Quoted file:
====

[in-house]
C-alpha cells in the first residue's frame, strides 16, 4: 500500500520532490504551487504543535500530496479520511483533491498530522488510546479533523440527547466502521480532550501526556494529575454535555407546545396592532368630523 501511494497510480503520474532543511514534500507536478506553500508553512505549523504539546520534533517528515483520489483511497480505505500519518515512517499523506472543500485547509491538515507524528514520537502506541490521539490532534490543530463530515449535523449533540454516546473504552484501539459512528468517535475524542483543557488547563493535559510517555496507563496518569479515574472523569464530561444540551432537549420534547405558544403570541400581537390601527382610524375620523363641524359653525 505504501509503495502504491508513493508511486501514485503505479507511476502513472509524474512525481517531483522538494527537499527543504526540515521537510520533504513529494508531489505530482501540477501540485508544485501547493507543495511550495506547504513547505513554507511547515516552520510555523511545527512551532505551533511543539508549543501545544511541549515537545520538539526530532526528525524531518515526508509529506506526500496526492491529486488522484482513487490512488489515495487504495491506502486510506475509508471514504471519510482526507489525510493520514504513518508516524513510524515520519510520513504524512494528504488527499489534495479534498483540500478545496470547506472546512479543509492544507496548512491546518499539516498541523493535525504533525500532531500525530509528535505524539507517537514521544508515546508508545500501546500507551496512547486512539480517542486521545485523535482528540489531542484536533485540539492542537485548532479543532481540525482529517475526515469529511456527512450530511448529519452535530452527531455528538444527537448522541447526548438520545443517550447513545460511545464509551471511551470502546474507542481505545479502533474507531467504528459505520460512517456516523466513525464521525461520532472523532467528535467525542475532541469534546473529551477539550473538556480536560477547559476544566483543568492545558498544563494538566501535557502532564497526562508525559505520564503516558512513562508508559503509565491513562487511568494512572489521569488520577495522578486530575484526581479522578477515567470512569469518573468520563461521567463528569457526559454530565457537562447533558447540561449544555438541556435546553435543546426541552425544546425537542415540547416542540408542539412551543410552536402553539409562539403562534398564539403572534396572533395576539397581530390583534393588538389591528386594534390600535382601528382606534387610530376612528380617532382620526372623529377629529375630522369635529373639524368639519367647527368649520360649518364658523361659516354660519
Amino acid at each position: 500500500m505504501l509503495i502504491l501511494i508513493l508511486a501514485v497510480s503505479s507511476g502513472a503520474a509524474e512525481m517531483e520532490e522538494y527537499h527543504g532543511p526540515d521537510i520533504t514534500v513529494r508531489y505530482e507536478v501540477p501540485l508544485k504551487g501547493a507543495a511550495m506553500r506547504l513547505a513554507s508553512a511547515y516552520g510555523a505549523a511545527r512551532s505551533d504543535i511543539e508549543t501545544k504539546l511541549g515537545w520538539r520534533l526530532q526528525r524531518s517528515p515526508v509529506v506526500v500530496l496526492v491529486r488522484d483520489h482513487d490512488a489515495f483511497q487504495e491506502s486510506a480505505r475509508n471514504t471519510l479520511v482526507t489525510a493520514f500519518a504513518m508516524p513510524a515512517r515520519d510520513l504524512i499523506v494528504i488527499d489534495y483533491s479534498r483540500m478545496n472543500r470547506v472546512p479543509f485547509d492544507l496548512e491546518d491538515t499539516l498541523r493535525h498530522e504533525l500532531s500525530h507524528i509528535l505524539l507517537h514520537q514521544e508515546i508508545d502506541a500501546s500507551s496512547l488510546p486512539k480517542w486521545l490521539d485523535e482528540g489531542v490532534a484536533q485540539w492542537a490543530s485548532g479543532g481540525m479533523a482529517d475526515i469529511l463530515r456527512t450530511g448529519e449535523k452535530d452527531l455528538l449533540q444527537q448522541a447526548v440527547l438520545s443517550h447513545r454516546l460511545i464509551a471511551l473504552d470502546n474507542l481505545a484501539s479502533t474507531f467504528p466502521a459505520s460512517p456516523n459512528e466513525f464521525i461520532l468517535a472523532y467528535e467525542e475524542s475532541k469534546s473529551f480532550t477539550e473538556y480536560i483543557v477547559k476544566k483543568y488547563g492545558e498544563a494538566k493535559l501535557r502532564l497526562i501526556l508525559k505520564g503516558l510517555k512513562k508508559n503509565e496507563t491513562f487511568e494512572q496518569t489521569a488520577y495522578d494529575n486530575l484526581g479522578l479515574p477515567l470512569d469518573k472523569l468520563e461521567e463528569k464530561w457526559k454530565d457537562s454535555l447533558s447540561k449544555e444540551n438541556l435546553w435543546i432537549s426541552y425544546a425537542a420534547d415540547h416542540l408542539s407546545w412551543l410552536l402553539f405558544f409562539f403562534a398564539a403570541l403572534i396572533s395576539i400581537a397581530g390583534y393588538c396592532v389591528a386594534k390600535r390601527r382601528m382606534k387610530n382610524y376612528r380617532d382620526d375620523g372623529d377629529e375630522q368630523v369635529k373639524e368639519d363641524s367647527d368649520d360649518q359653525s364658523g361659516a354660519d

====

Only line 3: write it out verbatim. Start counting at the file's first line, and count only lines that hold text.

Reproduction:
Amino acid at each position: 500500500m505504501l509503495i502504491l501511494i508513493l508511486a501514485v497510480s503505479s507511476g502513472a503520474a509524474e512525481m517531483e520532490e522538494y527537499h527543504g532543511p526540515d521537510i520533504t514534500v513529494r508531489y505530482e507536478v501540477p501540485l508544485k504551487g501547493a507543495a511550495m506553500r506547504l513547505a513554507s508553512a511547515y516552520g510555523a505549523a511545527r512551532s505551533d504543535i511543539e508549543t501545544k504539546l511541549g515537545w520538539r520534533l526530532q526528525r524531518s517528515p515526508v509529506v506526500v500530496l496526492v491529486r488522484d483520489h482513487d490512488a489515495f483511497q487504495e491506502s486510506a480505505r475509508n471514504t471519510l479520511v482526507t489525510a493520514f500519518a504513518m508516524p513510524a515512517r515520519d510520513l504524512i499523506v494528504i488527499d489534495y483533491s479534498r483540500m478545496n472543500r470547506v472546512p479543509f485547509d492544507l496548512e491546518d491538515t499539516l498541523r493535525h498530522e504533525l500532531s500525530h507524528i509528535l505524539l507517537h514520537q514521544e508515546i508508545d502506541a500501546s500507551s496512547l488510546p486512539k480517542w486521545l490521539d485523535e482528540g489531542v490532534a484536533q485540539w492542537a490543530s485548532g479543532g481540525m479533523a482529517d475526515i469529511l463530515r456527512t450530511g448529519e449535523k452535530d452527531l455528538l449533540q444527537q448522541a447526548v440527547l438520545s443517550h447513545r454516546l460511545i464509551a471511551l473504552d470502546n474507542l481505545a484501539s479502533t474507531f467504528p466502521a459505520s460512517p456516523n459512528e466513525f464521525i461520532l468517535a472523532y467528535e467525542e475524542s475532541k469534546s473529551f480532550t477539550e473538556y480536560i483543557v477547559k476544566k483543568y488547563g492545558e498544563a494538566k493535559l501535557r502532564l497526562i501526556l508525559k505520564g503516558l510517555k512513562k508508559n503509565e496507563t491513562f487511568e494512572q496518569t489521569a488520577y495522578d494529575n486530575l484526581g479522578l479515574p477515567l470512569d469518573k472523569l468520563e461521567e463528569k464530561w457526559k454530565d457537562s454535555l447533558s447540561k449544555e444540551n438541556l435546553w435543546i432537549s426541552y425544546a425537542a420534547d415540547h416542540l408542539s407546545w412551543l410552536l402553539f405558544f409562539f403562534a398564539a403570541l403572534i396572533s395576539i400581537a397581530g390583534y393588538c396592532v389591528a386594534k390600535r390601527r382601528m382606534k387610530n382610524y376612528r380617532d382620526d375620523g372623529d377629529e375630522q368630523v369635529k373639524e368639519d363641524s367647527d368649520d360649518q359653525s364658523g361659516a354660519d